Twitter follower Howard N. points out an interesting tidbit in the Wall Street Journal today.

/checks stocks

/has no stocks

OK, it was in the sports part. Phew. In any event, the Journal became curious about which college teams had the biggest differences between their football and basketball programs.

To find out, we surveyed the all-time winning percentages for every major-conference school, compiling a plus-minus for each school's football and basketball teams.

That sounds like a lot of work. What they found is that Nebraska has the most lopsided edge in football over basketball (no real surprise), while Kentucky has the most lopsided result in basketball over football (again, no surprise).

The intrigue for us, however, came at the end:

Strictly by wins and losses, Minnesota is the most balanced program in college sports, with the same win-loss percentages—to the tenth of a percent—in football and basketball.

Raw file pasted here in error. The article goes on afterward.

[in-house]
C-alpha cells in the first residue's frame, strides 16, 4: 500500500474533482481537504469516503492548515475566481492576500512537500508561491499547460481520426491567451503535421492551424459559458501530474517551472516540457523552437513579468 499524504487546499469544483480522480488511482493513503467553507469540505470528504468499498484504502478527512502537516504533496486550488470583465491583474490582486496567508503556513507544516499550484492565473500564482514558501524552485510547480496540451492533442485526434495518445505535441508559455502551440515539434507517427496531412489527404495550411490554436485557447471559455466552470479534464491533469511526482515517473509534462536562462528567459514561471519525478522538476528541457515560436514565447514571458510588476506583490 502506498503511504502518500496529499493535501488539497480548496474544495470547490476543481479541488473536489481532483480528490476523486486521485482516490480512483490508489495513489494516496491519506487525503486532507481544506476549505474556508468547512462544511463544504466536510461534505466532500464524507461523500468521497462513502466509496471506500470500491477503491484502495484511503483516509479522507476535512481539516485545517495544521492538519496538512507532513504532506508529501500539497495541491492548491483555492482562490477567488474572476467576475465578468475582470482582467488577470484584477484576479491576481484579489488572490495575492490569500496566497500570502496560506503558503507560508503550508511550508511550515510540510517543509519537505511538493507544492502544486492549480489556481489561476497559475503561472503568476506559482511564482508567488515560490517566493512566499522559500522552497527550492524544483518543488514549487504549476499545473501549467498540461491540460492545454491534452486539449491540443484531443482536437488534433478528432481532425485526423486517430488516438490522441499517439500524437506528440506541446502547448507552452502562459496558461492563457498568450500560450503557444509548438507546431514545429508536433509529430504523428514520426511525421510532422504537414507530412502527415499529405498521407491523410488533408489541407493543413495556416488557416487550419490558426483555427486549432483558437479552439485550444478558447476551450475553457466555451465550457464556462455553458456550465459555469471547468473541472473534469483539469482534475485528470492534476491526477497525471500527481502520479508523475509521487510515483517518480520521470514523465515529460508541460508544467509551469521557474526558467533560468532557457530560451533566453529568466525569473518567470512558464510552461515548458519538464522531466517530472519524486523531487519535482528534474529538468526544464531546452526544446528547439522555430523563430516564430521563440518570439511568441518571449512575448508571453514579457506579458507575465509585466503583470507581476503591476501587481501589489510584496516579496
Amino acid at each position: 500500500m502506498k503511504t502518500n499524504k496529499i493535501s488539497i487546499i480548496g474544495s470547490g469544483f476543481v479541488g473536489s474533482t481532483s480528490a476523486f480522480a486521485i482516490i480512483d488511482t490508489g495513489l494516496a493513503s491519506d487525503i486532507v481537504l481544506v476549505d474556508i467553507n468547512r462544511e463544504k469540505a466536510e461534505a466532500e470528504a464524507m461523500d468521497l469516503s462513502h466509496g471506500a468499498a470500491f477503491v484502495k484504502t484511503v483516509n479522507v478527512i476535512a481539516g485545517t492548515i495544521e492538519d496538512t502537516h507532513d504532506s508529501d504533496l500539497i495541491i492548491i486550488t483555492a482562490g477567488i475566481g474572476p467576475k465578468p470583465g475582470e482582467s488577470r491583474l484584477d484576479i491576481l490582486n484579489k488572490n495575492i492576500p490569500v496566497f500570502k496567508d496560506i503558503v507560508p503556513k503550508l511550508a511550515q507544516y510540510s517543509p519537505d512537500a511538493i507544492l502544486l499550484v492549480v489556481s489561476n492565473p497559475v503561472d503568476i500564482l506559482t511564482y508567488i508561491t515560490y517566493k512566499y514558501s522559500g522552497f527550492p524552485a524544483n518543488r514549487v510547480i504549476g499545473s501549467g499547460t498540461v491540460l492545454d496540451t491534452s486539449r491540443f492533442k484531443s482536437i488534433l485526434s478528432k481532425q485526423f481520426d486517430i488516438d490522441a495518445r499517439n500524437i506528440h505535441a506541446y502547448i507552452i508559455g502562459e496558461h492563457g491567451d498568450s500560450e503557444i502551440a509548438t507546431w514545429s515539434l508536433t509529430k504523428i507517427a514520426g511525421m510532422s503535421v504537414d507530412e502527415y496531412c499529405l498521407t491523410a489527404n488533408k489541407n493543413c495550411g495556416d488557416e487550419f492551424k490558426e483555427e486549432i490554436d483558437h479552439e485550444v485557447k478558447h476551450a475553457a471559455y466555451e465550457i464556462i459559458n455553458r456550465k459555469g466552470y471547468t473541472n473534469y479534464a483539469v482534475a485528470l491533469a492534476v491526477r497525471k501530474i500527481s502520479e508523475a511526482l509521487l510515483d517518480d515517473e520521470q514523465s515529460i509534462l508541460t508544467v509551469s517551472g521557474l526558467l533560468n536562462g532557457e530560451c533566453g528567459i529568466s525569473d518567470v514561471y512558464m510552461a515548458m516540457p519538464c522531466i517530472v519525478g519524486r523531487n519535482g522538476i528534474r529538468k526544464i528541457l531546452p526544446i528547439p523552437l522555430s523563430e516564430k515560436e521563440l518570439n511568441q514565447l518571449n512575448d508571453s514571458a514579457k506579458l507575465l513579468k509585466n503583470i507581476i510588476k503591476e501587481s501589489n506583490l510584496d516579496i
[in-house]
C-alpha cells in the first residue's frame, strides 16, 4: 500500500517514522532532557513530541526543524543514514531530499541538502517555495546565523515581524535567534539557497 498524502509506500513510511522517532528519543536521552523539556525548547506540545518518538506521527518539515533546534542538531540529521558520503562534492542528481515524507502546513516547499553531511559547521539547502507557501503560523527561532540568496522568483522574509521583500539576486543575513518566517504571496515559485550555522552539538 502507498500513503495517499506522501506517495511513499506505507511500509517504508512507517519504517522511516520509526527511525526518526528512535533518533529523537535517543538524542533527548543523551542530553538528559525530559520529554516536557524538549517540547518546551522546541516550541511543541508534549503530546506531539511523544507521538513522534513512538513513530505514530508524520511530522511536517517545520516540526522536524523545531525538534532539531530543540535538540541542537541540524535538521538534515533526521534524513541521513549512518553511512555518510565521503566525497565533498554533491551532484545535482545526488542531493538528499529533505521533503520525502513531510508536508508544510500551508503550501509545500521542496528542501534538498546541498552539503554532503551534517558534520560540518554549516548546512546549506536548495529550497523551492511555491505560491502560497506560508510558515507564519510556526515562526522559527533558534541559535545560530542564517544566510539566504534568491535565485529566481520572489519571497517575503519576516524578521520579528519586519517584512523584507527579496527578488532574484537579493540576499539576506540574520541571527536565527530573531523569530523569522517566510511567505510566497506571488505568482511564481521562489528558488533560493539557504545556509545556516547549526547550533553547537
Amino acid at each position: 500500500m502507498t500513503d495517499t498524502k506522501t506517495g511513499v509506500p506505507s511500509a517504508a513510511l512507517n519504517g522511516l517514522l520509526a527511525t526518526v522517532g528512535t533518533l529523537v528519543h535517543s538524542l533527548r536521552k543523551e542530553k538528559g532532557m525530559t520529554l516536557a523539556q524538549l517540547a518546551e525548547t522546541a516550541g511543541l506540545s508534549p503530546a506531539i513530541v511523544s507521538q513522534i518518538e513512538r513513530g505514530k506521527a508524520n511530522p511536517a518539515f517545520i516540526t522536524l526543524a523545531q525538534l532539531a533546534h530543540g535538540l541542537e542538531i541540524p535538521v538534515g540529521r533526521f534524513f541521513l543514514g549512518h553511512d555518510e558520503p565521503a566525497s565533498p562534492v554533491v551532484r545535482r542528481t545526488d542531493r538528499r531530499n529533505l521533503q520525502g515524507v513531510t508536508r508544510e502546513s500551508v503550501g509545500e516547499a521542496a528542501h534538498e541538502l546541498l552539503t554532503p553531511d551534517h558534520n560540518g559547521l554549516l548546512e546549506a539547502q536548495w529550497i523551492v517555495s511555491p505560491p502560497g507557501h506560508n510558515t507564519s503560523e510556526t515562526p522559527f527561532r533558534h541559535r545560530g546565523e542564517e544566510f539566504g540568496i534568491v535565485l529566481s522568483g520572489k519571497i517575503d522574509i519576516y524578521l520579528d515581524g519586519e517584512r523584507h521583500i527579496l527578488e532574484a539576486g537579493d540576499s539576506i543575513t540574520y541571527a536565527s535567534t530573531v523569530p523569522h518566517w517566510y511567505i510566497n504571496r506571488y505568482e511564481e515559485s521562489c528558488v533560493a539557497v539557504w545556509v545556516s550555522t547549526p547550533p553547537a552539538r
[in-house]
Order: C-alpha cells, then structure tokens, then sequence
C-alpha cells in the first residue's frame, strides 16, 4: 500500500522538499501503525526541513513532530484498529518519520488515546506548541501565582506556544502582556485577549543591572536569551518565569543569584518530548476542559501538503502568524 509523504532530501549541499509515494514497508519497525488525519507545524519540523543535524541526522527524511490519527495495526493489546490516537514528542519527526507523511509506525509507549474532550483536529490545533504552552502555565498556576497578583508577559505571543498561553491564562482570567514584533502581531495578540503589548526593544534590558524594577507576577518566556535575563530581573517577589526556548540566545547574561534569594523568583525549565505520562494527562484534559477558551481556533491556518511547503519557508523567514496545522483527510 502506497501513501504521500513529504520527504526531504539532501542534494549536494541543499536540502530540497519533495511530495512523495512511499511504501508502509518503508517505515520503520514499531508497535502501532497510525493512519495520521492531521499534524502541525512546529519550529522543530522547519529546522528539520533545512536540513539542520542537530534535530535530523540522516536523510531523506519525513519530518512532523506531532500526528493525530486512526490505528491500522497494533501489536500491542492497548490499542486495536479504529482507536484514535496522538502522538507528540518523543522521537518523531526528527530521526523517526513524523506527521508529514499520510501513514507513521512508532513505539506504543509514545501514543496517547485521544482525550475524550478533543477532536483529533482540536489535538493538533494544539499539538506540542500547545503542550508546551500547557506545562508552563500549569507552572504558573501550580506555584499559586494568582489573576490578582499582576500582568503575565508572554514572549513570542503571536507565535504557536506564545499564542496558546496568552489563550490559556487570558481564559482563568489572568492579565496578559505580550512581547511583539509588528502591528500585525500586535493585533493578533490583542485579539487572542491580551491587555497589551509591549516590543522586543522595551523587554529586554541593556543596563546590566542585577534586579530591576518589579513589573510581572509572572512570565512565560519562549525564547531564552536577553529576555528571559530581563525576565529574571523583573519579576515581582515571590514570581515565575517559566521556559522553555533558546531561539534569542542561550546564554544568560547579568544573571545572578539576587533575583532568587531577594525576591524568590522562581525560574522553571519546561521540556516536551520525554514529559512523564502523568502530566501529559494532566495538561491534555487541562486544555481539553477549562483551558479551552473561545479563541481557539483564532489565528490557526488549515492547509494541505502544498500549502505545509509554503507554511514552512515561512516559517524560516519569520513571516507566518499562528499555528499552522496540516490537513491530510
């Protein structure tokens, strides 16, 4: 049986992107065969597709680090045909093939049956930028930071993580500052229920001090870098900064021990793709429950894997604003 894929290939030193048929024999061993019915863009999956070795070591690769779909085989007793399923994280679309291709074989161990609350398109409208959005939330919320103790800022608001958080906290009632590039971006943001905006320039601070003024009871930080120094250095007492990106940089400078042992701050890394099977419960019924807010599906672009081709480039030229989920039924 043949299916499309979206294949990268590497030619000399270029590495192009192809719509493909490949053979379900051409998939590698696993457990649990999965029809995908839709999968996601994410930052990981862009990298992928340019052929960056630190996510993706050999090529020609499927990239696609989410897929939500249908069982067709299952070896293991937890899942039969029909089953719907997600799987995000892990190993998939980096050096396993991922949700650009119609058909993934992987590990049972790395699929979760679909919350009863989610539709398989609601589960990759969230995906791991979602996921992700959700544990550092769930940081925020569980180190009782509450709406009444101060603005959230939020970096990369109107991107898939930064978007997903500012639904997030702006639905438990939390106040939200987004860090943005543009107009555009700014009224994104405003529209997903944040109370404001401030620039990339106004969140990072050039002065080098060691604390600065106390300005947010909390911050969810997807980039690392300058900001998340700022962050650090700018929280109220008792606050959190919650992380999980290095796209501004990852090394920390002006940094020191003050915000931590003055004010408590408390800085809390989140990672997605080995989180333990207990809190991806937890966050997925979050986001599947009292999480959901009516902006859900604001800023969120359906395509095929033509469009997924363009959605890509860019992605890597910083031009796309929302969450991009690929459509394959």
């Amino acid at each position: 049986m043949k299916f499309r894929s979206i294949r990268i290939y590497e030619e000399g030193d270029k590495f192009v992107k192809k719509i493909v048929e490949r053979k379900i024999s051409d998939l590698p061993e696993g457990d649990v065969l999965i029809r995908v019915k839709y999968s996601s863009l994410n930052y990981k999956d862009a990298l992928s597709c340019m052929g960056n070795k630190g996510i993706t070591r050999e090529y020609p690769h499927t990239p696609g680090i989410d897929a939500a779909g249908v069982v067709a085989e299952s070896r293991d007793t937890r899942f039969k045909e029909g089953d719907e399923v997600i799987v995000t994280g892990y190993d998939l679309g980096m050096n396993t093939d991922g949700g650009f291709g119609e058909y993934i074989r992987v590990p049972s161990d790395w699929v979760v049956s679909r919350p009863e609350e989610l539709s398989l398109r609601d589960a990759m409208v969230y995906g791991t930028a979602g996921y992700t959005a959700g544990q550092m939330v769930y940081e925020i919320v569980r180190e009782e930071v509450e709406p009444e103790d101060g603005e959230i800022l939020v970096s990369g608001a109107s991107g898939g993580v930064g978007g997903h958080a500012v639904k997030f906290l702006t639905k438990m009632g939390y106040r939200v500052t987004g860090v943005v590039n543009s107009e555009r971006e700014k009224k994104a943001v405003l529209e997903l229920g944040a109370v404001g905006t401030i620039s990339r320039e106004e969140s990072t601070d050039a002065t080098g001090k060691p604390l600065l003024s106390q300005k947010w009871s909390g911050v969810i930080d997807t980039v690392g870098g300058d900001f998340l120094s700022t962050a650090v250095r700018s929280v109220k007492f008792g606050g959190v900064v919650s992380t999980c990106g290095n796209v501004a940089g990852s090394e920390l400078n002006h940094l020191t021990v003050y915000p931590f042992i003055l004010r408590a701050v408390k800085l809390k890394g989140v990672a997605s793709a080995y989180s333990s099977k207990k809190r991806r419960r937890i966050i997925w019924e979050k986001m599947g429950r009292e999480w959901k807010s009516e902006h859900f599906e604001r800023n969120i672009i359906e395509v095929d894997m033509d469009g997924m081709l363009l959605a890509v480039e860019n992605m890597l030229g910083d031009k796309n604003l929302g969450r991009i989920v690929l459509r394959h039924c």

We're not sure which official records the WSJ is going by. You would think it would be easy, but with all the academic fraud/vacated seasons in hoops, things can get kind of tricky. We will say that by OUR math, the football team and basketball team are remarkably similar (both at .568 winning percentages) when the 1976-77 basketball season (ineligible player) as well as 1993-94 through 1998-99 are not included.

The U still counts the 24-3 season from 1976-77, so really hoops might be ahead -- but only slightly. Regardless, they are quite (amazingly) similar. If we say they are exactly tied now, which do you think pulls into the lead after 2013?

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